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Several networking questions

Old 08-30-06, 07:01 PM
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Several networking questions

I have a wireless network in my house. My primary desktop is connected by wire, 2 laptops wirelessly. I have a second desktop that I want to connect via wire to the network as well.

1. I haven't been able to get it so that I could share files and printers without disabling my firewall (Zone Alarm free). How can I accomplish this?

2. I want to not have a keyboard, mouse or monitor connected to the 2nd desktop and just access it via the primary desktop. The primary runs Windows XP Media Center and the secondary runs XP Home. Is this possible? I just want it to be a file and printer server.

3. New router is 802.11g. My older laptop has a 802.11b card and my Tivo is also 802.11b. Both stopped working when I plugged in the new router. I thought the router was supposed to be backwards compatible, but I am not sure what happened. The passwords are the same. Also, I'd like to enable WPA on the router, but the older cards may not support. Is this correct?

Thanks!
Old 08-30-06, 09:49 PM
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Originally Posted by c-moon
1. I haven't been able to get it so that I could share files and printers without disabling my firewall (Zone Alarm free). How can I accomplish this?
There's an option somewhere in ZoneAlarm to set whether your network adapter is "Trusted" or "Internet", or something like that. Set it to "Trusted".

Originally Posted by c-moon
2. I want to not have a keyboard, mouse or monitor connected to the 2nd desktop and just access it via the primary desktop. The primary runs Windows XP Media Center and the secondary runs XP Home. Is this possible? I just want it to be a file and printer server.
Use a remote-control app like TightVNC. Be warned that some PCs don't like booting without a keyboard, so you may have to attach a cheapo keyboard to your secondary PC just to placate it.

Originally Posted by c-moon
3. New router is 802.11g. My older laptop has a 802.11b card and my Tivo is also 802.11b. Both stopped working when I plugged in the new router. I thought the router was supposed to be backwards compatible, but I am not sure what happened.
802.11g is backwards-compatible, but some routers require you to specifically enable support for both modes. (If you connect an 802.11b adapter to an 802.11g network, then it tends to slow the network down to somewhere between the two speeds.)

Originally Posted by c-moon
Also, I'd like to enable WPA on the router, but the older cards may not support. Is this correct?
Correct. Note that if you value your security at all, you should enable WPA, even if it means replacing the older cards. WEP is a mild deterrent at best, and can literally be cracked in about 15 minutes nowadays.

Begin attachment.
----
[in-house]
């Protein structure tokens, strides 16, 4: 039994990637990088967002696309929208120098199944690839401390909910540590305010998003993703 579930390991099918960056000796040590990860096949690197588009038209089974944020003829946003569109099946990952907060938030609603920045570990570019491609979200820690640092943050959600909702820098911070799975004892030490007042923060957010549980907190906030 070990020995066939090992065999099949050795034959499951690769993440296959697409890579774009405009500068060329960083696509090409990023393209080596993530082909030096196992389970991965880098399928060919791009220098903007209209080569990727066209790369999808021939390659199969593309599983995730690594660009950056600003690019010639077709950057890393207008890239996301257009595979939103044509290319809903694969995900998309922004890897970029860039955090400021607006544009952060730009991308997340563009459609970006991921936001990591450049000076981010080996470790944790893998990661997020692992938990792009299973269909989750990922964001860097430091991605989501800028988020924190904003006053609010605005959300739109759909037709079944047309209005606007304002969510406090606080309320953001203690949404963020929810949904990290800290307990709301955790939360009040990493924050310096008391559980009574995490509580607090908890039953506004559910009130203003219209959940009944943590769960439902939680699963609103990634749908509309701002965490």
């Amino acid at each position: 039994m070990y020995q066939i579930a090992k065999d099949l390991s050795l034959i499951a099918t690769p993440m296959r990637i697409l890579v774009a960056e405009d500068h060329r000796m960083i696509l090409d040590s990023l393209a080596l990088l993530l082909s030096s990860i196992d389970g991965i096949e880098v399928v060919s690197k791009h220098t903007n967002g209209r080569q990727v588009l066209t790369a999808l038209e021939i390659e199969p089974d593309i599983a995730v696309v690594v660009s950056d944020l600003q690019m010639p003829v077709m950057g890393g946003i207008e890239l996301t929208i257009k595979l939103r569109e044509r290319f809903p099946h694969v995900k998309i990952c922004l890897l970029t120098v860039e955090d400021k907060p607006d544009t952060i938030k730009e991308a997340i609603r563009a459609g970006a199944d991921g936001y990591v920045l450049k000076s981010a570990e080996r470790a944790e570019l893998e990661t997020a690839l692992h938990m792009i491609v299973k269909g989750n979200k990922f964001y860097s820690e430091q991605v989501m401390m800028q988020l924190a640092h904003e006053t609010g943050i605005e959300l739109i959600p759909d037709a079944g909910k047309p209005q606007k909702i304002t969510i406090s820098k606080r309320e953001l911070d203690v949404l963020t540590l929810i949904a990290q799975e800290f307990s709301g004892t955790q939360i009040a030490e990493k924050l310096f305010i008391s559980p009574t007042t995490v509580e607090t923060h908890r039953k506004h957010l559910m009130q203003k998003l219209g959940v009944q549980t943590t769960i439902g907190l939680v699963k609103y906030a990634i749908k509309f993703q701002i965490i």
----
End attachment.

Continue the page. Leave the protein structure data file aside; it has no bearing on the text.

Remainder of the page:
Old 08-30-06, 11:04 PM
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Thanks very much for your reply. I have found in Zone Alarm where I can add an IP address to my "Trusted Zone", but how do I determine the IP address for the remote computers?

I have downloaded Tight VNC and will try it out. I assume it would have to be installed on both computers? Is it a complicated program to figure out?




Originally Posted by GHackmann
There's an option somewhere in ZoneAlarm to set whether your network adapter is "Trusted" or "Internet", or something like that. Set it to "Trusted".


Use a remote-control app like TightVNC. Be warned that some PCs don't like booting without a keyboard, so you may have to attach a cheapo keyboard to your secondary PC just to placate it.


802.11g is backwards-compatible, but some routers require you to specifically enable support for both modes. (If you connect an 802.11b adapter to an 802.11g network, then it tends to slow the network down to somewhere between the two speeds.)


Correct. Note that if you value your security at all, you should enable WPA, even if it means replacing the older cards. WEP is a mild deterrent at best, and can literally be cracked in about 15 minutes nowadays.
Old 08-30-06, 11:21 PM
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Originally Posted by c-moon
Thanks very much for your reply. I have found in Zone Alarm where I can add an IP address to my "Trusted Zone", but how do I determine the IP address for the remote computers?
You can open up a command window and in IPCONFIG to display the IP address.

Originally Posted by c-moon
I have downloaded Tight VNC and will try it out. I assume it would have to be installed on both computers? Is it a complicated program to figure out?
The full program needs to be installed on your secondary PC; on the primary PC you can install just the viewer.

VNC is very easy to use. But be warned that once you've sent your password, there's essentially no security built into VNC: if the two PCs are connected by an insecure wireless network, then anyone can see how you're controlling your secondary PC, including anything you type over the remote connection. (This is generally true of most remote-control apps for Windows.) I would very strongly recommend against using any remote-control programs unless your computers are connected by a wired connection, or unless you've secured your wireless network with WPA or WPA2.
Old 09-01-06, 10:21 AM
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Originally Posted by GHackmann
You can open up a command window and in IPCONFIG to display the IP address.
OK, thanks. I found the ip addresses and entered them as 'trusted zones' in Zone Alarm. The laptop and main PC share just fine, but the secondary PC is stubborn for some reason. I've verified that Windws firewall is disabled and that file and print sharing are enabled in the network connections properties box. What else could cause crankiness in sharing files on a network?

EDIT -- I just found the problem, I had the Trusted Zone Security set to High in Zone Alarm so it disabled all sharing. Switched it to Med and all working fine now with file sharing.


VNC is very easy to use. But be warned that once you've sent your password, there's essentially no security built into VNC: if the two PCs are connected by an insecure wireless network, then anyone can see how you're controlling your secondary PC, including anything you type over the remote connection. (This is generally true of most remote-control apps for Windows.) I would very strongly recommend against using any remote-control programs unless your computers are connected by a wired connection, or unless you've secured your wireless network with WPA or WPA2.